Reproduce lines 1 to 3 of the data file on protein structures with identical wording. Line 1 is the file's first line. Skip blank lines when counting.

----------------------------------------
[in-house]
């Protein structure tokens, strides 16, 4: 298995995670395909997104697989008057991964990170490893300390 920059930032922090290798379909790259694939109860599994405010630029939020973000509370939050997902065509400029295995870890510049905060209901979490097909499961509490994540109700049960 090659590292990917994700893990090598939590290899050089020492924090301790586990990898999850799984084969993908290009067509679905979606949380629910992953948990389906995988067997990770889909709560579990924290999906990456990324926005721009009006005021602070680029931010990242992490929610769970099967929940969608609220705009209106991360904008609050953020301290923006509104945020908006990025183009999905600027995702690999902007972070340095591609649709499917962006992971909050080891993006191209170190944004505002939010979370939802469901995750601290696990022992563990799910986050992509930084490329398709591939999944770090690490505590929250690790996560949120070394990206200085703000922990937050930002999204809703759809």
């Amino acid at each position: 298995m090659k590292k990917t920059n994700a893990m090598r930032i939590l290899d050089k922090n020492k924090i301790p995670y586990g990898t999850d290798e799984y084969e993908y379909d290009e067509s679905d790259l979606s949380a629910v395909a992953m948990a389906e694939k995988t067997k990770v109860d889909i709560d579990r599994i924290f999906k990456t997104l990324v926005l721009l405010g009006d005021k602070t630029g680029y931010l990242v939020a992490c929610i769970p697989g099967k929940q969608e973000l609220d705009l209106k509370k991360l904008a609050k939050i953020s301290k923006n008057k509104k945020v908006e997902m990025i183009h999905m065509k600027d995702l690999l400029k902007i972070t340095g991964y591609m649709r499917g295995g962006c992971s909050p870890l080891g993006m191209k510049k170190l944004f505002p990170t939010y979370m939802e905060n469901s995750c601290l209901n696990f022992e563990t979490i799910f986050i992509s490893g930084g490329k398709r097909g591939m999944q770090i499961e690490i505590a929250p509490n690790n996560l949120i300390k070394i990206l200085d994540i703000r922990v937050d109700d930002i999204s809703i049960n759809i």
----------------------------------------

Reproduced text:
[in-house]
């Protein structure tokens, strides 16, 4: 298995995670395909997104697989008057991964990170490893300390 920059930032922090290798379909790259694939109860599994405010630029939020973000509370939050997902065509400029295995870890510049905060209901979490097909499961509490994540109700049960 090659590292990917994700893990090598939590290899050089020492924090301790586990990898999850799984084969993908290009067509679905979606949380629910992953948990389906995988067997990770889909709560579990924290999906990456990324926005721009009006005021602070680029931010990242992490929610769970099967929940969608609220705009209106991360904008609050953020301290923006509104945020908006990025183009999905600027995702690999902007972070340095591609649709499917962006992971909050080891993006191209170190944004505002939010979370939802469901995750601290696990022992563990799910986050992509930084490329398709591939999944770090690490505590929250690790996560949120070394990206200085703000922990937050930002999204809703759809």
């Amino acid at each position: 298995m090659k590292k990917t920059n994700a893990m090598r930032i939590l290899d050089k922090n020492k924090i301790p995670y586990g990898t999850d290798e799984y084969e993908y379909d290009e067509s679905d790259l979606s949380a629910v395909a992953m948990a389906e694939k995988t067997k990770v109860d889909i709560d579990r599994i924290f999906k990456t997104l990324v926005l721009l405010g009006d005021k602070t630029g680029y931010l990242v939020a992490c929610i769970p697989g099967k929940q969608e973000l609220d705009l209106k509370k991360l904008a609050k939050i953020s301290k923006n008057k509104k945020v908006e997902m990025i183009h999905m065509k600027d995702l690999l400029k902007i972070t340095g991964y591609m649709r499917g295995g962006c992971s909050p870890l080891g993006m191209k510049k170190l944004f505002p990170t939010y979370m939802e905060n469901s995750c601290l209901n696990f022992e563990t979490i799910f986050i992509s490893g930084g490329k398709r097909g591939m999944q770090i499961e690490i505590a929250p509490n690790n996560l949120i300390k070394i990206l200085d994540i703000r922990v937050d109700d930002i999204s809703i049960n759809i």